Long Term Usage Licenses: A Fairer System

Posted on 12/12/2011 by Jim Pickerell | Printable Version | Comments (2)

It has been pointed out that publishers need to license rights for long terms (25 years and more) because it is so difficult for them to track down image owners in order to license reuses years after the initial license. This is particularly true as a result of agency consolidations and agencies going out of business. In addition photographers sometimes leave the agency that originally licensed the image and can be very difficult to track down since there is no central database listing photographers contact information.

I recognize the problem, but there is a simple solution that would be easier for the book publishers to administer and much fairer for image creators.

Instead of licensing for 25 years, creators should license for two years for use in a specific product with a stipulation in the agreement that the publisher may continue to uses the image beyond the two year term until the creator (or his agent) submits a new invoice for the same amount for an additional two year term.

This transfers the responsibility from the publisher to the creator to initiate a request for additional payment for an extended license. The creator must keep track of when to submit the new invoice. If the creator is sloppy with his paperwork the publisher may continue to use the image without violating copyright. If the creator waits until three years from the date of the first invoice to send the second, then the publisher gets a free year of use and the new terms starts for two years from the date of the 2nd invoice. There would need to be a stipulation that the creator could not come back after a long period of making no contact (say 10 years) and demand payment for the period when the first license expired and the current date. If the creator doesn’t contact in a timely manner then he loses past opportunity, but still has the right to license for future opportunity if the image is still being used.

When the publisher receives the new invoice the only action necessary is to check its list of active titles to determine if the book was still available for sale. (Or are digital copies still available for licensing on the Internet?) If the title is available for licensing the publisher needs to pay the invoice. If the title is no longer being sold all the publisher would have to do is send a note to whoever submitted the invoice saying, “This title is no longer available to purchase.”

The publisher’s arguments against managing reuses are simply a convenient excuse. The real reason is not the difficulty in administering the process, but that it in the long run it would cost the publishers more money for the images they use and reduce profits. They are simply unwilling to fairly compensate content creators.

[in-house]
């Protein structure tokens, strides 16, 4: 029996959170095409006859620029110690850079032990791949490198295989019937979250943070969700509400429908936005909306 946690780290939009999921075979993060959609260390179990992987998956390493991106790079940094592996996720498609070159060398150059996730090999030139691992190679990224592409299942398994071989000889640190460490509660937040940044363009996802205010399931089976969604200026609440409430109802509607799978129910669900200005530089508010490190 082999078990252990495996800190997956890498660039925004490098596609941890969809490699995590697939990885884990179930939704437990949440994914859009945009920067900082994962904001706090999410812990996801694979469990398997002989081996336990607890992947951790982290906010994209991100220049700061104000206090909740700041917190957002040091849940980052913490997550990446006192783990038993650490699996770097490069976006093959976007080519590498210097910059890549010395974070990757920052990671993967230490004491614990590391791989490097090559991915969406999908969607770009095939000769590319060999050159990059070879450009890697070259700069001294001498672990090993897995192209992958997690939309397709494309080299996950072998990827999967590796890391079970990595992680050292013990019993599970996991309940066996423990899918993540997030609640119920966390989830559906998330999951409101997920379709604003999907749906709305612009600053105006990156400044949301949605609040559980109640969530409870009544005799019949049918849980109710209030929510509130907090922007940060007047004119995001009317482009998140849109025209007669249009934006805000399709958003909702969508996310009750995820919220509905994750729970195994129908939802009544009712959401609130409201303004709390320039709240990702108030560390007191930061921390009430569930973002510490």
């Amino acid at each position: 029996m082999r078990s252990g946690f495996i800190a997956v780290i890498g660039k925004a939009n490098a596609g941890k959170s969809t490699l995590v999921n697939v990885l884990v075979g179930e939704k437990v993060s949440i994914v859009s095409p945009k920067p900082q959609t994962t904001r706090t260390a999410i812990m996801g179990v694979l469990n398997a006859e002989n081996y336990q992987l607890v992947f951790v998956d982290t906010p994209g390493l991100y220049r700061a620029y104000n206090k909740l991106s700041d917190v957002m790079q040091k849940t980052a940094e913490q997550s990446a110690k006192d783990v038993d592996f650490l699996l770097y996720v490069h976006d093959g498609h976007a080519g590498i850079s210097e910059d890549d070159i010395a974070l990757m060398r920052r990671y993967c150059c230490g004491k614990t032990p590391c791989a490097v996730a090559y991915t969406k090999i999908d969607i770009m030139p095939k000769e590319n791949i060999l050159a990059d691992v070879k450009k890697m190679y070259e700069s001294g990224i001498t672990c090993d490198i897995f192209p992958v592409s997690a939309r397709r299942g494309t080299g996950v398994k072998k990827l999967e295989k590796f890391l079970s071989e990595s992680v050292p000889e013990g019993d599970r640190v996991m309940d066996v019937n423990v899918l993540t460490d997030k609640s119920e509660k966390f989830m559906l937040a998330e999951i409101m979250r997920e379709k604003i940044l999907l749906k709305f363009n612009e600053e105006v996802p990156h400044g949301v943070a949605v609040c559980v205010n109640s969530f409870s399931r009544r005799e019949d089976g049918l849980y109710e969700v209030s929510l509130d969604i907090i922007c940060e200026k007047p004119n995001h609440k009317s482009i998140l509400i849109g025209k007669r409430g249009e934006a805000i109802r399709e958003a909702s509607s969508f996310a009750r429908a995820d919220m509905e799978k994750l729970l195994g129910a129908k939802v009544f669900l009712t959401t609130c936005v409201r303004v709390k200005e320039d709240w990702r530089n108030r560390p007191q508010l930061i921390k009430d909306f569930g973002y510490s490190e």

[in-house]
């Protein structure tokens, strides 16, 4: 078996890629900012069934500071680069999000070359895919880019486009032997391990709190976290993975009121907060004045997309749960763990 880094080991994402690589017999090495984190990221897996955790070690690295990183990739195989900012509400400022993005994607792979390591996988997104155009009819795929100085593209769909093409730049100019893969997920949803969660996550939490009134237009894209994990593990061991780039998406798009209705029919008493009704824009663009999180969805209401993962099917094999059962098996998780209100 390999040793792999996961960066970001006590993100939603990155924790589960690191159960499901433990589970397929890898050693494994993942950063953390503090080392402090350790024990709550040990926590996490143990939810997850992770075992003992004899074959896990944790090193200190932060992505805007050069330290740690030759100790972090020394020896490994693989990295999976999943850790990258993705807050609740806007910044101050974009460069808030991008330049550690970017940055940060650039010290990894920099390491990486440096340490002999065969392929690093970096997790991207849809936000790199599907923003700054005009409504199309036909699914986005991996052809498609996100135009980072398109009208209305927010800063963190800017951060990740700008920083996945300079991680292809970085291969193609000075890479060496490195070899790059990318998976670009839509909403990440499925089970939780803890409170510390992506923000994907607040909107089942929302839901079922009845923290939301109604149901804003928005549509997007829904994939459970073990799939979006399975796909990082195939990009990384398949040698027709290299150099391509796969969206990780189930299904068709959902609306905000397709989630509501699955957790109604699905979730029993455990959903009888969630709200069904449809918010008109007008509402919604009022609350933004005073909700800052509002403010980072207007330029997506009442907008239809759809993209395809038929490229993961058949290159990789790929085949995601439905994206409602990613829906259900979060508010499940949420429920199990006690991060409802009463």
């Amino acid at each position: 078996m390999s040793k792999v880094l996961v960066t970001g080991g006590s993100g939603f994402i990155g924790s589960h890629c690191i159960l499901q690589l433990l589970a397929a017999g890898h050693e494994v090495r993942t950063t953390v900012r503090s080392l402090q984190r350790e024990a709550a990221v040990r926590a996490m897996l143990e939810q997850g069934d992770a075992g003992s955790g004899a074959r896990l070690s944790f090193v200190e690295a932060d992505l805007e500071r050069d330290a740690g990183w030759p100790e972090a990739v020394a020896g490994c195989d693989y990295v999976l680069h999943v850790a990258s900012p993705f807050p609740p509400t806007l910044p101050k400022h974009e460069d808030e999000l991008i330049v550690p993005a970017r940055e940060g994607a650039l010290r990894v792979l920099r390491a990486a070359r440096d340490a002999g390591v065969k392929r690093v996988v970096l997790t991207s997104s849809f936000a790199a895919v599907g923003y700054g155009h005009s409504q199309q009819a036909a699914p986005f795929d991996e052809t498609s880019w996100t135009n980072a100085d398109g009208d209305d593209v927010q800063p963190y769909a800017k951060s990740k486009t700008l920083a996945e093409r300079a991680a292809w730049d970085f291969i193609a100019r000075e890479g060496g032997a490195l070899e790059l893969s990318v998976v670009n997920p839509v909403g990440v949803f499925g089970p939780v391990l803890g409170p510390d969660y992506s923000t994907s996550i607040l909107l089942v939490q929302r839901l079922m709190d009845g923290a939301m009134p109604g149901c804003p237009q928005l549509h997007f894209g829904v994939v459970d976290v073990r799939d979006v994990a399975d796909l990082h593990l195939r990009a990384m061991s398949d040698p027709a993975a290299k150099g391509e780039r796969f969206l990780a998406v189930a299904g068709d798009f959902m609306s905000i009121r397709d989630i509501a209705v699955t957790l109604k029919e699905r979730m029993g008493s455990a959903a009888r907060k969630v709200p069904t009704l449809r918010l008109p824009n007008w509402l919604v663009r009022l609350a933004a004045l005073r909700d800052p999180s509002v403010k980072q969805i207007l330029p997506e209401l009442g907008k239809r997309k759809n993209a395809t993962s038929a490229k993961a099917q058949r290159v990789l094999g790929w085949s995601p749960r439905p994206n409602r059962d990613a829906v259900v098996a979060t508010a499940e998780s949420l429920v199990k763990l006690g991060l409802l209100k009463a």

Agency Responsibility

For this system to work agencies should also be required to supply certain information to the photographers they represent when the agency is acquired by another company and that company decided to no longer represent the photographer, or the agency goes out of business, or the photographer terminate his relationship with the agency. The photographer should be supplied with the names and contact information of any company that has licensed the photographer’s image under such an agreement and the date when the license is due to expire. This information should normally be me maintained within the agency in a simple database of Excel file and should be easy to send to the photographer without excessive burden on the agency.

Copyright © 2011 Jim Pickerell. The above article may not be copied, reproduced, excerpted or distributed in any manner without written permission from the author. All requests should be submitted to Selling Stock at 10319 Westlake Drive, Suite 162, Bethesda, MD 20817, phone 301-461-7627, e-mail: wvz@fpcubgbf.pbz

Jim Pickerell is founder of www.selling-stock.com, an online newsletter that publishes daily. He is also available for personal telephone consultations on pricing and other matters related to stock photography. He occasionally acts as an expert witness on matters related to stock photography. For his current curriculum vitae go to: http://www.jimpickerell.com/Curriculum-Vitae.aspx.  


  • Charles Cecil Posted Dec 24, 2011
    This proposal is eminently sensible where direct sales between a photographer and a publisher are concerned. It deserves to be promoted by organizations such as ASMP. However, most of my sales are through Alamy or a couple of other large agencies. They won't tell me who the publishers are who license the images. Are these agencies themselves willing to assume to job of billing publishers for follow-up usage? Though it would be in their interest to do so, I suspect such a new task would be used to justify reducing the photographers' share of the licensing fees obtained. I wonder how easy or difficult it would be to convince major stock agencies that this new system would be in their own best interests? Chuck Cecil

  • Neil Petrie Posted Jan 10, 2012
    Jim, this looks like an excellent solution to so many of the problems associated with any of the long term licensing models. Yes, it is onerous on the agency and the creator, but I think it is about time we (agency/creator) take responsibility for some of these issues.

    Just as trademark and patent creators have to take responsibility for managing their rights themselves, I believe its time we do the same.


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